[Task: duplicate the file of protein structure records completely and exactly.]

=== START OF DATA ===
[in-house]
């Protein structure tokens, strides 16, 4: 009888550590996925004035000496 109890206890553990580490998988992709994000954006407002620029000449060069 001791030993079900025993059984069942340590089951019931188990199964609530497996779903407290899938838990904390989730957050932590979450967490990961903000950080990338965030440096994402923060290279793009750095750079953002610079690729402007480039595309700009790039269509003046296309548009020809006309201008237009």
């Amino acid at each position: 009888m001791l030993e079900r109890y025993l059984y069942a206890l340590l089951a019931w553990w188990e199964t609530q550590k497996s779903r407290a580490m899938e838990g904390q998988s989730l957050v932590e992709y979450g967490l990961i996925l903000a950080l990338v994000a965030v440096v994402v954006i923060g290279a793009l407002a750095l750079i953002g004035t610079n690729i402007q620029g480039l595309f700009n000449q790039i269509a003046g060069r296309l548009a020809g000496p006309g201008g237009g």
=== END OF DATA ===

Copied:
[in-house]
């Protein structure tokens, strides 16, 4: 009888550590996925004035000496 109890206890553990580490998988992709994000954006407002620029000449060069 001791030993079900025993059984069942340590089951019931188990199964609530497996779903407290899938838990904390989730957050932590979450967490990961903000950080990338965030440096994402923060290279793009750095750079953002610079690729402007480039595309700009790039269509003046296309548009020809006309201008237009």
């Amino acid at each position: 009888m001791l030993e079900r109890y025993l059984y069942a206890l340590l089951a019931w553990w188990e199964t609530q550590k497996s779903r407290a580490m899938e838990g904390q998988s989730l957050v932590e992709y979450g967490l990961i996925l903000a950080l990338v994000a965030v440096v994402v954006i923060g290279a793009l407002a750095l750079i953002g004035t610079n690729i402007q620029g480039l595309f700009n000449q790039i269509a003046g060069r296309l548009a020809g000496p006309g201008g237009g």